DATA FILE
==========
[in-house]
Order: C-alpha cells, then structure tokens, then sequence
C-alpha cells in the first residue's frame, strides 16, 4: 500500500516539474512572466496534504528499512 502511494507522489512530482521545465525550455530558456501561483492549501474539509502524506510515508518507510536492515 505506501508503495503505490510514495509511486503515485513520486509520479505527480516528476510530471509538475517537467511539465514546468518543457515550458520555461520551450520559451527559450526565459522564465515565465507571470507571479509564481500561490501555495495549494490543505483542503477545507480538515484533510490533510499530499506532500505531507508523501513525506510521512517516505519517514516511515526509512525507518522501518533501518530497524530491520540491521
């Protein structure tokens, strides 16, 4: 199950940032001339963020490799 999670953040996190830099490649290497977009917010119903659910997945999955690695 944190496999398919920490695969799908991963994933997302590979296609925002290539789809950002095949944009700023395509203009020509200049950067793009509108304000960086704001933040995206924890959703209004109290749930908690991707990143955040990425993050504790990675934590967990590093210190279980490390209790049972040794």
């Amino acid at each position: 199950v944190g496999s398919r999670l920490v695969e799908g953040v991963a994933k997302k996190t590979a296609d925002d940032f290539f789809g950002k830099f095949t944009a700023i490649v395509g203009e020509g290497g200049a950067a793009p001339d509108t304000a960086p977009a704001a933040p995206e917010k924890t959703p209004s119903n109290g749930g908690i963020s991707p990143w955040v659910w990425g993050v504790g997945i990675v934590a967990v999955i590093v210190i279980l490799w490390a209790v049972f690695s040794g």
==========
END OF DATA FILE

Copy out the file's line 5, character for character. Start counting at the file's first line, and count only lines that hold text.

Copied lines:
């Amino acid at each position: 199950v944190g496999s398919r999670l920490v695969e799908g953040v991963a994933k997302k996190t590979a296609d925002d940032f290539f789809g950002k830099f095949t944009a700023i490649v395509g203009e020509g290497g200049a950067a793009p001339d509108t304000a960086p977009a704001a933040p995206e917010k924890t959703p209004s119903n109290g749930g908690i963020s991707p990143w955040v659910w990425g993050v504790g997945i990675v934590a967990v999955i590093v210190i279980l490799w490390a209790v049972f690695s040794g």